YM Classroom: Theological Foundations for Youth Ministry

BY: Dietrich Kirk

 

Theological Foundations for Youth Ministry is one of our core Master of Arts in Youth Ministry courses. Just one day in Theological Foundations will dismiss the idea that youth ministry is simply about fun, games, and devotionals.

This course introduces students to youth ministry as a practical theological discipline and guides them toward developing and articulating their own theological rationales for the practice of youth ministry. With a shared understanding that our theological commitments shape our ministry with young people, students examine various theological starting points for the art and practice of youth ministry.

The course is rooted in a practical theological framework that understands four tasks of practical theological reflection: descriptive-empirical, interpretive, normative-theological, and pragmatic. Seen as a hermeneutical circle, each of these moments of practical theology sheds light on the others as they work together to lead us toward more faithful action in the church and society.

Our objectives for this course are for each student to be able to:

  1. Articulate a basic understanding of practical theology and identify youth ministry within this broad framework.
  2. Exhibit proficiency in practical theological reflection for the revision of youth ministry praxis.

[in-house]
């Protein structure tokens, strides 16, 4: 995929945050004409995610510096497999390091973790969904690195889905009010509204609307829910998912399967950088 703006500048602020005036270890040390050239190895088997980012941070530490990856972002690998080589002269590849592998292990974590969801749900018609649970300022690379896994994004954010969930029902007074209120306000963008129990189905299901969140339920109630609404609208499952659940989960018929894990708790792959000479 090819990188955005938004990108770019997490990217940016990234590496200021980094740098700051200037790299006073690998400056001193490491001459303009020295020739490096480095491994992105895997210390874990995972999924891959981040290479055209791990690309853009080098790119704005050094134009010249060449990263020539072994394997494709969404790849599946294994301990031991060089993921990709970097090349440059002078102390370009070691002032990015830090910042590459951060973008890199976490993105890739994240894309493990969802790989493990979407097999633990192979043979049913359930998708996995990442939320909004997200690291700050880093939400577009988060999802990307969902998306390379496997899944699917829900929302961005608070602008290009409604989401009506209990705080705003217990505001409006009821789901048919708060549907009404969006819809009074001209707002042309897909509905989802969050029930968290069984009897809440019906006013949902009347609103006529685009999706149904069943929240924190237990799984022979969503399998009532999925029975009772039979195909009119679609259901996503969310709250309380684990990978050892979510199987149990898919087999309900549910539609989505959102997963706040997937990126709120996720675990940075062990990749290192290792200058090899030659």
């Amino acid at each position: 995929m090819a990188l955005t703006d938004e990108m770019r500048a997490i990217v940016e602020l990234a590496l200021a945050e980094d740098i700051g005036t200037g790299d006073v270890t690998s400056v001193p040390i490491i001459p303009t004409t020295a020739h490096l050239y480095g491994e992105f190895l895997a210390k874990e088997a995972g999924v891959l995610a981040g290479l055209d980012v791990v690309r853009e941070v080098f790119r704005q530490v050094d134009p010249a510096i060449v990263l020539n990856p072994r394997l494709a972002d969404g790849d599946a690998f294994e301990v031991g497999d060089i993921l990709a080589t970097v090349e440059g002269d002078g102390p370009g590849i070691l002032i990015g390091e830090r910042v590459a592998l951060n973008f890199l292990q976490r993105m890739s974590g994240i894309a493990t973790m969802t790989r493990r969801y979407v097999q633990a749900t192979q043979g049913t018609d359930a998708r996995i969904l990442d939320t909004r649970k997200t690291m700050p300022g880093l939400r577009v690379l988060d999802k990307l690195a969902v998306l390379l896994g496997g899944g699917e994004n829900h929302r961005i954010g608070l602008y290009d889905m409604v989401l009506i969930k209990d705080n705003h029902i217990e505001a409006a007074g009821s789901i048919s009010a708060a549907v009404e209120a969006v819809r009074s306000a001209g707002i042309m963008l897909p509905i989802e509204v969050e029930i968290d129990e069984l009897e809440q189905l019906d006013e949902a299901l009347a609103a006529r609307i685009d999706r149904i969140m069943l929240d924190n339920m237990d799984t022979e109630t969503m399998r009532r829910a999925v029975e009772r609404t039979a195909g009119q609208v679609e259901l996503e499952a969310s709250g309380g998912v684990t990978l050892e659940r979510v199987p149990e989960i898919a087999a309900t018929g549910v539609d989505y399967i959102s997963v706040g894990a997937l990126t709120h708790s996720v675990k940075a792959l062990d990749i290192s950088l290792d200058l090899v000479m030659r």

3. Develop a vision for youth ministry built on theological foundations emerging from one’s particular context and commitments.

If you are still wondering what all that means, our residents spend a semester diving deeply into the following theological topics:

Doctrine of God
Christology
Soteriology (Salvation)
Sin & Sanctification
Forgiveness & Reconciliation
Scripture
Ecclesiology & Mission (Church)
Eschatology (End Times)

Each student does deep theological reflection on each of these ideas in light of his or her work with youth. Students are then challenged to think about how this theological constructs affect the practice of youth ministry in their specific contexts. Their final project is to create a vision for youth ministry built on their theological foundations.

Work in this course is essential because our practice of ministry should always flows out of our theology. Dr. Andrew Zirschky, our youth ministry professor and CYMT’s academic director, says “Without a theological foundation, the practice of youth ministry is merely applied psychology or educational theory, rather than vital Christian ministry. This course prepares graduate residents to undertake youth ministry that flows from and to the very action of God.”

CYMT’s youth ministry courses don’t just teach our graduate residents how to play games or teach a Bible study. Below are links to some of the theological ideas that three of our residents wrestled with in Theological Foundations.

Participating in Hope: The Eschatology of Youth Ministry by Andrew Mochrie
The Church as a Community of Hope and Honesty by Neal Wilkinson
Forgiveness and Reconciliation Within the Church Universal by Randy Knighten

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